That would amount to a remarkable expansion of the city’s efforts to saturate overdose-heavy neighborhoods with naloxone, a nasal spray that reverses the effects of an opioid overdose. During the last nine months of 2017 — a period when overdose deaths peaked in the District — the city distributed just 2,396 kits.
News of the distribution efforts came in an updated plan to tackle the District’s opioid crisis that was scheduled to be released Thursday afternoon by the administration of Mayor Muriel E. Bowser (D).
“You can throw out a bunch of goals that are lofty, that sound good, but if they’re not followed by a strategy or strategic plan with action steps that make sense, you will fail,” Turnage said Thursday. He said the updated plan was being developed internally but was made public in response to lawmakers’ concerns.
“They were always working on these things,” he said.
Unlike in rural and suburban areas commonly associated with the opioid epidemic, in the District, victims are predominantly older black men who have used heroin for decades.
The District recorded 279 opioid overdose deaths in 2017, more than three times the number of opioid deaths in 2014. The number dropped to 213 in 2018, according to the mayor’s new plan — a figure that still surpassed the city’s homicides.
In December, The Washington Post published a series about the city’s lackluster response to rising heroin overdoses, most of which were caused by the lethal synthetic opioid fentanyl. The District’s missteps included distributing naloxone at far lower rates than other cities with comparable opioid problems and bungling $4 million in federal grant funds.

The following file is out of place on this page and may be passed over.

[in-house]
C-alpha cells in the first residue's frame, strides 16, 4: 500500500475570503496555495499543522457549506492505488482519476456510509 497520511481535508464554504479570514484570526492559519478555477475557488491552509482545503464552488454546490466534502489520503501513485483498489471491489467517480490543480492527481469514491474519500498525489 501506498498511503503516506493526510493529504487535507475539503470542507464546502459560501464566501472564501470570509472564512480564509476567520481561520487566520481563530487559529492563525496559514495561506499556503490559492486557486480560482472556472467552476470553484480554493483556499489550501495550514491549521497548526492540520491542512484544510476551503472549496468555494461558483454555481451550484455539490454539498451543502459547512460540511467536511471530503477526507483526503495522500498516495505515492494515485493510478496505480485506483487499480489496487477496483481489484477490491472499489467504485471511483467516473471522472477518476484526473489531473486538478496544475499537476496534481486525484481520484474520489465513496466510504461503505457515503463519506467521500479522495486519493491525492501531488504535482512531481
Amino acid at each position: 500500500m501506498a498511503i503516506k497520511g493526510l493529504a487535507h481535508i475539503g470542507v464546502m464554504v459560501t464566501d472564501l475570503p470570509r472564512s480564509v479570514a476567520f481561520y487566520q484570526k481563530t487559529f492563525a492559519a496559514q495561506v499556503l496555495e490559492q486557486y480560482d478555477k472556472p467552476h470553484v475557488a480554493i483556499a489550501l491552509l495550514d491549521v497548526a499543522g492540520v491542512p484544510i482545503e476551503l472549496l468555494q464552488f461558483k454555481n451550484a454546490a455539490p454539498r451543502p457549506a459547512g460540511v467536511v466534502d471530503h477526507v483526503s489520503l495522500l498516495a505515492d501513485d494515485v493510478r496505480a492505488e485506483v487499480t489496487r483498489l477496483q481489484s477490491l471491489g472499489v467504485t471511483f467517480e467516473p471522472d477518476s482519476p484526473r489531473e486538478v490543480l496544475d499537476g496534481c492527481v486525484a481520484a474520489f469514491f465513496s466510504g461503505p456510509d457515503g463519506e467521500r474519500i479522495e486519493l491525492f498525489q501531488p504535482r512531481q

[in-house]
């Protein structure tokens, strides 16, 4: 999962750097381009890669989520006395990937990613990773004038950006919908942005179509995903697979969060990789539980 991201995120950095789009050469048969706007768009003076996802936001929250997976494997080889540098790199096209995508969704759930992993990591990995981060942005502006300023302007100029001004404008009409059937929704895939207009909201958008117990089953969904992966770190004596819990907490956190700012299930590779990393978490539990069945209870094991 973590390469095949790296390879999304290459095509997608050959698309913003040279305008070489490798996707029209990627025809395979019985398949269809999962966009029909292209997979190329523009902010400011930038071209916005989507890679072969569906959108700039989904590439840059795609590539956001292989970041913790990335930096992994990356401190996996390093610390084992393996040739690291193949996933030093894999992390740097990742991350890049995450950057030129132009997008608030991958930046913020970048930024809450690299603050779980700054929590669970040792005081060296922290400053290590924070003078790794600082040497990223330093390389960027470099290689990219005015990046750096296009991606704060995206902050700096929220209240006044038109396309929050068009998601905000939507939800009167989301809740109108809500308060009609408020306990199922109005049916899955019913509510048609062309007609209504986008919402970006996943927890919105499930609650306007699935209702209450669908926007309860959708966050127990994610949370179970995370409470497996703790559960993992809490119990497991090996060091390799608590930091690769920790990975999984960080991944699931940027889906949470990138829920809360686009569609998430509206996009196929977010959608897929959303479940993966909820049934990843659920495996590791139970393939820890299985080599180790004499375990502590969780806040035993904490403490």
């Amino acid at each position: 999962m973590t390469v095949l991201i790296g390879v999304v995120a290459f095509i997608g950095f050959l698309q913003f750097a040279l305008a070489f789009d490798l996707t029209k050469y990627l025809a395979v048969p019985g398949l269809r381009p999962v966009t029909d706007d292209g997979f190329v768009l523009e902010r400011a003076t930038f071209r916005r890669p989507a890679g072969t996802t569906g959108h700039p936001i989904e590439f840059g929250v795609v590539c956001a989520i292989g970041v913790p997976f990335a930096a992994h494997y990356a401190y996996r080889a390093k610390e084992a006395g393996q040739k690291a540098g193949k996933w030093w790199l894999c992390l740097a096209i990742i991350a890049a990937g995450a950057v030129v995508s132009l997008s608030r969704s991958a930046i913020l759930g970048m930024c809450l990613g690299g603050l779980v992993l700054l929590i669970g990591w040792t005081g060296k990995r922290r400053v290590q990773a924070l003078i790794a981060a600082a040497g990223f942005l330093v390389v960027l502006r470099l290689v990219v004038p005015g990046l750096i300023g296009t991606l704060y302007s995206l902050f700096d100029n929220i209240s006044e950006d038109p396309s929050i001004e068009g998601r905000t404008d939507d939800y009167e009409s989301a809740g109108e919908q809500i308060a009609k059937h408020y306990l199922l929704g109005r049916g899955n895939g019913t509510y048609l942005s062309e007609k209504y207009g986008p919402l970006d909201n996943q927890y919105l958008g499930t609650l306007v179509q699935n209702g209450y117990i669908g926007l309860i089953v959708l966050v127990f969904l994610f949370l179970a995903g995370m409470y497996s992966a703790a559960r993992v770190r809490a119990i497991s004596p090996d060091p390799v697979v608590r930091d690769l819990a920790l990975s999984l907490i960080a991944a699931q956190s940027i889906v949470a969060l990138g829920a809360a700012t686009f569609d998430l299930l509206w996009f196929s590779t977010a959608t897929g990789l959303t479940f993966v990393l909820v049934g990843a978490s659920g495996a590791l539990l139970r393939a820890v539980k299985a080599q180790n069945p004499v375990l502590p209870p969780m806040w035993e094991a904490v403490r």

D.C. lawmakers also called a hearing on the administration’s response to opioid deaths and demanded details from the mayor about how she would reach her goal of cutting those fatalities in half by 2020.
Turnage said 20,000 naloxone kits have already been supplied to those who will distribute them to the public, including 15,000 kits to D.C. police.
City officials could not provide a cost estimate for the new naloxone kits on Thursday. But the kits typically sell in bulk for about $75 apiece and at that rate, the District could spend close to $6 million for the medication it plans to distribute this year.
In addition to the new details on the naloxone program, Bowser’s updated plan provides an April 30 deadline for the launch of another key program — the treatment of recent overdose victims at three hospital emergency rooms.
Those hospitals — United Medical Center, MedStar Washington Hospital Center and Howard University Hospital — plan to offer buprenorphine, a medication that diminishes opioid cravings and serves as a component of long-term addiction treatment, to overdose victims brought to their emergency rooms.
Similar efforts have been launched at other hospitals across the country, based on a 2015 study at Yale New Haven Hospital that showed users who begin buprenorphine treatment during visits to the emergency room often have more success in recovery.
Earlier this month, a spokesman for Howard University Hospital said its buprenorphine program would not launch until July.
However, Turnage said Thursday that Howard, like the other hospitals, would be held to the April 30 deadline and any delays “would not be acceptable.”
Asked about Turnage’s comments on Thursday, a Howard spokesman said that the hospital’s buprenorphine program would be up and running by the end of April.